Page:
Absence of achievement award for outstanding school leads to threats of legal action. Michael Shaw reports
A HEADTEACHER is threatening legal action against the Government because his school has never been honoured with an achievement award, even though the chief inspector has said it is outstanding.
Elliot Furneaux is angry that staff at Heathfield community school have missed out on bonuses totalling pound;75,000 because the school has been overlooked for the award three years in a row.
He says the school in Taunton, Somerset, has been penalised because its pupils take fewer exams and do more community service than other award-winners.
Mr Furneaux believes the secondary clearly deserves the honour because it appeared on last year's chief inspector's list of outstanding schools and was praised for providing an "exceptional" education by the Office for Standards in Education.
Value-added tables recently published by the Specialist Schools Trust rank Heathfield as the second strongest performing arts college in the country.
Since 1999, the proportion of its students gaining at least five A* to C grades at GCSE has risen from 54 per cent to 68 per cent.
However, the school was told this improvement was fractionally too small for it to be included among the 7,000 schools to receive an achievement award last week. Each winning secondary school receives around pound;25,000 to share between its staff.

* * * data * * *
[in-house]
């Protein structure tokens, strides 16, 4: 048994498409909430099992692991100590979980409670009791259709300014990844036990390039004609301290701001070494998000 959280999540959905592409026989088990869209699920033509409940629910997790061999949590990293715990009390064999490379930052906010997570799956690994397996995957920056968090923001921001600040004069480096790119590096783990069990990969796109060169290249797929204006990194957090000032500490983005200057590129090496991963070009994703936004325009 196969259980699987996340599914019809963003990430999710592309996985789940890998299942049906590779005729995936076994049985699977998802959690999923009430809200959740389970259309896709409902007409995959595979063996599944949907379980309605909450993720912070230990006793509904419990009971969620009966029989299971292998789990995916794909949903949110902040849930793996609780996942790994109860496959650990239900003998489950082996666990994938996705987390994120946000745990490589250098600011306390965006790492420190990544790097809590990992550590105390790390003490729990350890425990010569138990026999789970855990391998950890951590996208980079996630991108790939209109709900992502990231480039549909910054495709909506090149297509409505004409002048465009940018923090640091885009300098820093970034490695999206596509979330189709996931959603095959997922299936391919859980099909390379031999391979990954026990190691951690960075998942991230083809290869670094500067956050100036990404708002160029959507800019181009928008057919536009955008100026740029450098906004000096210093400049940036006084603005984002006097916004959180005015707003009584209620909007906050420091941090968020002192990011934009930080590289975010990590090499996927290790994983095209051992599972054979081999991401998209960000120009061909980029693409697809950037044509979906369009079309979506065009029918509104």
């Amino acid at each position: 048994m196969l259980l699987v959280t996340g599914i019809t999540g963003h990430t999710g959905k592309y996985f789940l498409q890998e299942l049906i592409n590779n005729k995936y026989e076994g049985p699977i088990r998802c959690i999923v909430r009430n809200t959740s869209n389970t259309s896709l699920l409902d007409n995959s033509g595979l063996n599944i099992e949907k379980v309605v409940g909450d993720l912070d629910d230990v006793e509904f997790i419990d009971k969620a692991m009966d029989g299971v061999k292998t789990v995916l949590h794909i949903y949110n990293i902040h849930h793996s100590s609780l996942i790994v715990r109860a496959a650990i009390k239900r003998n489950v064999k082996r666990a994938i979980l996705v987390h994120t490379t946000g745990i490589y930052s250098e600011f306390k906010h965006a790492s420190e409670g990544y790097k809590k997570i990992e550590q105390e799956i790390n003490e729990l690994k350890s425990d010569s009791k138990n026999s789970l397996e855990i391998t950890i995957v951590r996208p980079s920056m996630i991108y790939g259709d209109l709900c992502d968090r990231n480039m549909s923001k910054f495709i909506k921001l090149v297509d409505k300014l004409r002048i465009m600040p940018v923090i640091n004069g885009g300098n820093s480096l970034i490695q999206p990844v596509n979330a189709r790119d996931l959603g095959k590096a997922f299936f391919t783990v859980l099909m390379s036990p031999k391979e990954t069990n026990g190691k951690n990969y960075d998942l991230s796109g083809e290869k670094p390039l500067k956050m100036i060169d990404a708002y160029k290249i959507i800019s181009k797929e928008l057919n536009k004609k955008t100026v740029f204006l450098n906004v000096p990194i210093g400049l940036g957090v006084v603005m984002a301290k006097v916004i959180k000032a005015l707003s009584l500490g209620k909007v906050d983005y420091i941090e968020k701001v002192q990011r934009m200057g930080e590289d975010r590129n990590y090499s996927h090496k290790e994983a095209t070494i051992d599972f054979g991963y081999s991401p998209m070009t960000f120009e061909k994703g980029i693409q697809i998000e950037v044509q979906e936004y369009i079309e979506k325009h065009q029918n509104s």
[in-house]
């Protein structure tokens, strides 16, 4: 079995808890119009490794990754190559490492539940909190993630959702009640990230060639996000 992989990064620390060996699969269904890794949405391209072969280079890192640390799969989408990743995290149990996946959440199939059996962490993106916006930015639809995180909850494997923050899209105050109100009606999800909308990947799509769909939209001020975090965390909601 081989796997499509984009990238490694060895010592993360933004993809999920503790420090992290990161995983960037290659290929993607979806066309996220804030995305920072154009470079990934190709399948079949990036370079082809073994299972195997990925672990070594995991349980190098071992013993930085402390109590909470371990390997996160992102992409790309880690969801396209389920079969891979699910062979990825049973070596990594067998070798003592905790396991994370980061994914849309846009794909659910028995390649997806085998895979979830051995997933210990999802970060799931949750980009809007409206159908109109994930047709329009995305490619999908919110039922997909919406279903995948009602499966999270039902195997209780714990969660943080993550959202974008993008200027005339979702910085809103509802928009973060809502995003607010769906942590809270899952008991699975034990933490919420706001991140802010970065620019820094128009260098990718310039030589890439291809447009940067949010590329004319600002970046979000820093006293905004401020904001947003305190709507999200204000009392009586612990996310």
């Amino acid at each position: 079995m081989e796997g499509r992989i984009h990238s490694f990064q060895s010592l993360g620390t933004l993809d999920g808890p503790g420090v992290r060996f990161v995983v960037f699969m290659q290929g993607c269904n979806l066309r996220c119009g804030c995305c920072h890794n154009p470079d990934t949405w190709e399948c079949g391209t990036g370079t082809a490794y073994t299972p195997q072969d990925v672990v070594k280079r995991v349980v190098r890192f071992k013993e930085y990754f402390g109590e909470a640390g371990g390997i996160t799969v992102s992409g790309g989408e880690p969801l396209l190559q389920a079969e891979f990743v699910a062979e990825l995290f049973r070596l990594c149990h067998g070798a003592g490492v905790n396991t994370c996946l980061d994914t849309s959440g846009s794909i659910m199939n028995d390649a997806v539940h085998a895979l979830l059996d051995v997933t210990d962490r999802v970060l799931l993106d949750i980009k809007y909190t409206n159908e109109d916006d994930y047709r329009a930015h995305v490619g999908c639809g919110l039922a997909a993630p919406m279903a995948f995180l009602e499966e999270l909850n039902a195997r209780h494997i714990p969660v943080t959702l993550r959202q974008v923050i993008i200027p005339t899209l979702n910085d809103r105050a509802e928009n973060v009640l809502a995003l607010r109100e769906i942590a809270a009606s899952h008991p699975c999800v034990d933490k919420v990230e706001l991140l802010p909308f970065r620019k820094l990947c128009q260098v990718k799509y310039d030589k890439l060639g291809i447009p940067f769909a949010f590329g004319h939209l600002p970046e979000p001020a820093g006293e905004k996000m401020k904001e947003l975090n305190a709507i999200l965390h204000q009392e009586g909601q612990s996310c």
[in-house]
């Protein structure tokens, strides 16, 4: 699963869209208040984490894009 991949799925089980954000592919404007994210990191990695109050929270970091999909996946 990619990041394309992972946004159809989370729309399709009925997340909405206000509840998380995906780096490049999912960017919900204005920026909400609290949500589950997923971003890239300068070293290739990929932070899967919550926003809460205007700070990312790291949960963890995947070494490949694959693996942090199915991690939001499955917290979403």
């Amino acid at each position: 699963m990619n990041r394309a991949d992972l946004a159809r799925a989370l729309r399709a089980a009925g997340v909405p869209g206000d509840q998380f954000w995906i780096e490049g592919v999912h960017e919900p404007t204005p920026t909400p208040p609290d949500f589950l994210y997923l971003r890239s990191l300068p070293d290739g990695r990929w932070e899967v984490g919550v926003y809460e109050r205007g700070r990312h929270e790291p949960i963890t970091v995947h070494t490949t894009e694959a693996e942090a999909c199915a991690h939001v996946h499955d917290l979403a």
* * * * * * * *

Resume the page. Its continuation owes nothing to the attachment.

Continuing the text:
Heathfield also did not fit other criteria; it had not been in special measures, nor did it have a high enough average GCSE points score, because many of its pupils take vocational courses or do community projects instead of sitting additional exams.
Mr Furneaux said: "All my staff should have had a pound;300 bonus three times by now. That is a lot of money, enough for a very decent holiday. I'm particularly annoyed for my non-teaching staff because they are paid a pittance.
"I used to work in publishing, and I thought performance-related pay was a nonsense then, because it is always unfair. In education it is even crazier, because you do not have simple inputs and outputs."
The headteacher is now in talks with lawyers and a range of unions about a legal challenge.
The Secondary Heads Association said it was not confident legal action would succeed, but sympathised with Mr Furneaux's frustration.
John Dunford, general secretary of SHA, said: "The whole system should be scrapped because it serves no useful purpose. There have been many headteachers whose schools have had very good Ofsted reports and cannot understand why they have not received an award."
A Department for Education and Skills spokeswoman said that Heathfield simply did not fit the existing criteria for the award. However, she added that the department was considering introducing a value-added measure which would improve its chances.